A total of 59 leftist Catholics in Congress lectured the United States Conference of Catholic Bishops (USCCB) in a Friday statement, telling them it would be immoral to deny them Holy Communion owing to their support for murdering the unborn.
"The Sacrament of Holy Communion is central to the life of practicing Catholics, and the weaponization of the Eucharist to Democratic lawmakers for their support of a woman's safe and legal access to abortion is contradictory," the letter charges.
It goes on to allege why this would be unfair:
No elected officials have been threatened with being denied the Eucharist as they support and have supported policies contrary to the Church teachings, including supporting the death penalty, separating migrant children from their parents, denying asylum to those seeking safety in the United States, limiting assistance for the hungry and food insecure, and denying rights and dignity to immigrants.
Democrats claim social justice issues like the death penalty and immigration are morally equal to unashamedly supporting abortion, a flawed equivocation known as seamless garment theory. But this error flies in the face of a USCCB declaration from 2019 that stated: "The threat of abortion remains our preeminent priority because it directly attacks life itself."
The hullaballoo comes in response to a Thursday vote by the bishops to discuss drafting a document on eucharistic worthiness — which may potentially contain guidelines that instruct anti-life politicians to voluntarily abstain from the Eucharist or be denied it by their ministers of the Eucharist.
Discussions on the document are intended to uphold several Church teachings as presented in the Church's Code of Canon Law, such as canon 1398, which states: "A person who procures a completed abortion incurs a latae sententiae [automatic] excommunication."
When questions arose on what "procuring an abortion" meant, the Vatican doctrinal office further clarified in 2009 that "formal cooperation in an abortion constitutes a grave offense," and "the Church attaches the canonical penalty of excommunication to this crime against human life."
The Catechism of the Catholic Church, in paragraph 1463, defines excommunication as:
the most severe ecclesiastical penalty, which impedes the reception of the sacraments and the exercise of certain ecclesiastical acts, and for which absolution consequently cannot be granted, according to canon law, except by the pope, the bishop of the place or priests authorized by them.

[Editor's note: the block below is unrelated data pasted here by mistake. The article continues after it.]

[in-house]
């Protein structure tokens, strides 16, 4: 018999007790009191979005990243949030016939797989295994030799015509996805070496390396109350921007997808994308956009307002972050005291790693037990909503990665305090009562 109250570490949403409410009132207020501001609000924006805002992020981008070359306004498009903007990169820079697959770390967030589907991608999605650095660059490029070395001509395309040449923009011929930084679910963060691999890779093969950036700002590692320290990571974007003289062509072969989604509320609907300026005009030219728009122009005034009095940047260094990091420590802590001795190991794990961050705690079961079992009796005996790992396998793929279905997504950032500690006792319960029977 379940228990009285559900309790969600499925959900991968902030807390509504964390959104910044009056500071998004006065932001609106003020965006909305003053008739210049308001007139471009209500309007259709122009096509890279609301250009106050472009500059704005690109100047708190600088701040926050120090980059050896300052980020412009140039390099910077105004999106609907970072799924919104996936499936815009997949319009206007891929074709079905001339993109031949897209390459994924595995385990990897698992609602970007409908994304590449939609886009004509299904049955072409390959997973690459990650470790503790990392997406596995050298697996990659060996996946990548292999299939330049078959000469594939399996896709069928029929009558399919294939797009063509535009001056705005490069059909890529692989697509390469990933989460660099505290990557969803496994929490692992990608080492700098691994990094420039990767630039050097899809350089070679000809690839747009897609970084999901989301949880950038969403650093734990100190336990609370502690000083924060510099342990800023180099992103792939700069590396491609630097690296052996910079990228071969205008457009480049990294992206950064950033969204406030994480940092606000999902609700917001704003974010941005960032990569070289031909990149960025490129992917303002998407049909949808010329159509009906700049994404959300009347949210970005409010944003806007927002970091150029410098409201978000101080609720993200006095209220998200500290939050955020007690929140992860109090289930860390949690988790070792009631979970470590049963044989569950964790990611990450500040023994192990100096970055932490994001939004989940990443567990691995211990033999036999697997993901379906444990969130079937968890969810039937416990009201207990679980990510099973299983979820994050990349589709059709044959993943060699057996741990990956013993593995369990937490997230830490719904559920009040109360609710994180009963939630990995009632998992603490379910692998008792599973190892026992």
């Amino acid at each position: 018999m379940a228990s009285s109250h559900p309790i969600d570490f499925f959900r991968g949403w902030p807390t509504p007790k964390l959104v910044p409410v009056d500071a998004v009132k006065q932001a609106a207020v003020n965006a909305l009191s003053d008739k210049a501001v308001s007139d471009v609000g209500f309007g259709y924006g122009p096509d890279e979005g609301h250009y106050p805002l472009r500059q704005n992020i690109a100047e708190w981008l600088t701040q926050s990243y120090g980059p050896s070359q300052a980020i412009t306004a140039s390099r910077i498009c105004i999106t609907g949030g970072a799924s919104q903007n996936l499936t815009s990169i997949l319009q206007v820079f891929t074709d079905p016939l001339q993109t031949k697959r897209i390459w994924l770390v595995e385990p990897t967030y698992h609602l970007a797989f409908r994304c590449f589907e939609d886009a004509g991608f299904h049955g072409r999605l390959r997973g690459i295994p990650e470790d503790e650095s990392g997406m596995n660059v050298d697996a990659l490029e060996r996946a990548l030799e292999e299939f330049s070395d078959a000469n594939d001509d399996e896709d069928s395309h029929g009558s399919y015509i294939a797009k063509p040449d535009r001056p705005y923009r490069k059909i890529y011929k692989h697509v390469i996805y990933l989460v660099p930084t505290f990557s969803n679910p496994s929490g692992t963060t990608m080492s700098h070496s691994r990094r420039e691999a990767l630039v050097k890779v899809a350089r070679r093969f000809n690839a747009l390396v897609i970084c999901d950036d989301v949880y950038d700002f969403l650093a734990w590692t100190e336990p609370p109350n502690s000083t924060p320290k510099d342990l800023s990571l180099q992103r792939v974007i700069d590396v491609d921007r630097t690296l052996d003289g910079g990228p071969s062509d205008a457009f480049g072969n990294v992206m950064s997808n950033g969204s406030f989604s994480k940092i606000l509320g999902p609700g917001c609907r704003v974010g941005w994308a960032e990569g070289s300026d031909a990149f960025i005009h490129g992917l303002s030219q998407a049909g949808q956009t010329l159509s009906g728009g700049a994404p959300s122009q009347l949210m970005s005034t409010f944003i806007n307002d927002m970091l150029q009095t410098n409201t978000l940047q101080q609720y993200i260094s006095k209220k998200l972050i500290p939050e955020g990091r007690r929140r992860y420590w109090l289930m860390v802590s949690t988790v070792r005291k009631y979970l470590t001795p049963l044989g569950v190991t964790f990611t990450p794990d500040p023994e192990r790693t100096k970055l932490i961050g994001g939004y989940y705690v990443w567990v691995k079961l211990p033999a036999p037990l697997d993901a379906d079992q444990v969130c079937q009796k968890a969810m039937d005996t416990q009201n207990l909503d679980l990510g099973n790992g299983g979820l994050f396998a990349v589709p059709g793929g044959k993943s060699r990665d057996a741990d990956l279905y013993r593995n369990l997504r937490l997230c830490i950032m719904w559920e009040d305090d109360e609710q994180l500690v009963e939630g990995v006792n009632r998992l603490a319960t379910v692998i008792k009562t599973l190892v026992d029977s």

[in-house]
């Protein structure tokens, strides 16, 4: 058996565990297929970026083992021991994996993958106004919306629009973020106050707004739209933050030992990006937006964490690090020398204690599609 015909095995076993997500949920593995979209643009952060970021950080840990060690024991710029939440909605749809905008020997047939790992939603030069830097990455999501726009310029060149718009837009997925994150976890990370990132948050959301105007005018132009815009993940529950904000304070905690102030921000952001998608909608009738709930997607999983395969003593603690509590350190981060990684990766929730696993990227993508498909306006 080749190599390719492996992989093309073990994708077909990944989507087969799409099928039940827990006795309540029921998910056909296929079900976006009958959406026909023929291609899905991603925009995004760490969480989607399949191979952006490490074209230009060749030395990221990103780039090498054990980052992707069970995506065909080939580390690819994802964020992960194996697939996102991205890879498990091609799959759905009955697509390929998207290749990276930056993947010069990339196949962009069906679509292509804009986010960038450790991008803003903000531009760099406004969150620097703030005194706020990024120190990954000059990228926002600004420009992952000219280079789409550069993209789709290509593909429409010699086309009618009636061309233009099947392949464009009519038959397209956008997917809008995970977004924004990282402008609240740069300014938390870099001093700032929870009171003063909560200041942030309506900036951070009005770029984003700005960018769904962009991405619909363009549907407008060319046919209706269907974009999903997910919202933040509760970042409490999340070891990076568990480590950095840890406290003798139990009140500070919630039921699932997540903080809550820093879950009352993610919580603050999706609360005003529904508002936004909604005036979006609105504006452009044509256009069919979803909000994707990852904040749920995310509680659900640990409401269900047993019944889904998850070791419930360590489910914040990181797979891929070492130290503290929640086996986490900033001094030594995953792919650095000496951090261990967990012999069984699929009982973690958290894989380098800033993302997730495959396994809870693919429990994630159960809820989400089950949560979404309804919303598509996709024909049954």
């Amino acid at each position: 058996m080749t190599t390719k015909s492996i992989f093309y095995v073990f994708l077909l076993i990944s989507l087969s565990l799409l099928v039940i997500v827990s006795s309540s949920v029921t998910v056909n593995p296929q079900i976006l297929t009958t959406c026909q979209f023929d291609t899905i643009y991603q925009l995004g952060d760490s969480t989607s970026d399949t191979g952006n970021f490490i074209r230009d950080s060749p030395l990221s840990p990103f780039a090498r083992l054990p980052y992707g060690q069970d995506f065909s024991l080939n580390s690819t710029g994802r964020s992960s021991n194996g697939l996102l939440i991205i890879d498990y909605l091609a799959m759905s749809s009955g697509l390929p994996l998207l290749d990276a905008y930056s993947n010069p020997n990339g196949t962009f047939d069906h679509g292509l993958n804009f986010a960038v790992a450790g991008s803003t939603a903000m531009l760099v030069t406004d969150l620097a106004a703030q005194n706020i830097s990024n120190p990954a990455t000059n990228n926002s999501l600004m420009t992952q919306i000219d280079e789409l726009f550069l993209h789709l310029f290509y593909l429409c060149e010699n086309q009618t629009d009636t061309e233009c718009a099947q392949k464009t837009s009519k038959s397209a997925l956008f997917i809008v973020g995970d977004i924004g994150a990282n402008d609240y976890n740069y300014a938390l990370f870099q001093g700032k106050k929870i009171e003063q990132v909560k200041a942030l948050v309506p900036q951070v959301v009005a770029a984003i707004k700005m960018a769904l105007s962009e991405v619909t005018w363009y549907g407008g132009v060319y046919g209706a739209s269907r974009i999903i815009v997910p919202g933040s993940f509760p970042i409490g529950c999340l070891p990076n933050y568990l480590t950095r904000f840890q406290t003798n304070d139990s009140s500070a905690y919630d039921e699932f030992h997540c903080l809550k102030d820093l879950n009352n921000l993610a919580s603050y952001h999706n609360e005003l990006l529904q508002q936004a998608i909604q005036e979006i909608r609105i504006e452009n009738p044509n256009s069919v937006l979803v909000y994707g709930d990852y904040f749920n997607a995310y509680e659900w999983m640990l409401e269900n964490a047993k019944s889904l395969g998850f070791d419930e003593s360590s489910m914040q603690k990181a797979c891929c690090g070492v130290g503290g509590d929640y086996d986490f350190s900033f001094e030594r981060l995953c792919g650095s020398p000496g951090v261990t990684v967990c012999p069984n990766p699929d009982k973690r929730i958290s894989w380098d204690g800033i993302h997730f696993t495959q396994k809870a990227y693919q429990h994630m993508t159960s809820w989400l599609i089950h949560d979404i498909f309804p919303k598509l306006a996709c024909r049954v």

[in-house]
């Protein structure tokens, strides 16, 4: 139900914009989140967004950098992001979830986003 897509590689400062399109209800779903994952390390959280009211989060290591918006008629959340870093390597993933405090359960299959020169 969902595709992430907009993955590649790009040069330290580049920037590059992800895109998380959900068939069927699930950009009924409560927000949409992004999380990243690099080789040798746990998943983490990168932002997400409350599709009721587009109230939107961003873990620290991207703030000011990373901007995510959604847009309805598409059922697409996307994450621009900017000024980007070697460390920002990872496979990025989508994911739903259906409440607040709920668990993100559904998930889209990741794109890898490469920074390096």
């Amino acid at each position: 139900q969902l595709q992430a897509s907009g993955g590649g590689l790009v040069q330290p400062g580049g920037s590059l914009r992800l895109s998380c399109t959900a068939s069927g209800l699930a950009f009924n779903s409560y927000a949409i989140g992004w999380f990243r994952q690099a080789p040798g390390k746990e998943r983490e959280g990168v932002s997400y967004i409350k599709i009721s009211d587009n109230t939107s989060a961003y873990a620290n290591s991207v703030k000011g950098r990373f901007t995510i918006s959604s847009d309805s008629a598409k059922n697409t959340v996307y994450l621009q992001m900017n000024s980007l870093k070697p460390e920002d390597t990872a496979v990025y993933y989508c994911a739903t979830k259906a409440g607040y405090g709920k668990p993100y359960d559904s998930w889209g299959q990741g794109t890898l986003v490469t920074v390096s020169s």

Canon 915 further explains the conditions under which Communion is to be denied: "Those who have been excommunicated or interdicted after the imposition or declaration of the penalty and others obstinately persevering in manifest grave sin are not to be admitted to holy Communion."
This legal tradition draws from 1 Corinthians 11, 27–29, where St. Paul declared:
Whoever, therefore, eats the bread or drinks the cup of the Lord in an unworthy manner will be guilty of profaning the Body and Blood of the Lord. Let a man examine himself, and so eat of the bread and drink of the cup. For any one who eats and drinks without discerning the body eats and drinks judgment upon himself.
Receiving the Eucharist unworthily is a mortal sin known as "sacrilege" — when a person deliberately violates a sacred thing or person. Denying one the opportunity to commit this grave act is often viewed as an act of mercy.
Democrats appear hostile to this mercy — especially Catholic Democrats like California's Ted Lieu, who took to Twitter on Friday to dare U.S. bishops to reject him from receiving Holy Communion.
Dear @USCCB: I’m Catholic and I support:— Ted Lieu (@tedlieu) June 18, 2021
-A woman’s right to choose
-Treatments for infertility
-The right for people to get a divorce
-The right of same sex marriage
Next time I go to Church, I dare you to deny me Communion. https://t.co/bUmiyJ8TtH
Regardless of the Democrat's accusations in the letter, the teachings of the Church are clear on the issue of abortion and the consequences for supporting it. At this moment, only time will tell if the bishops will choose to defend the Eucharist in their upcoming discussions on drafting this document.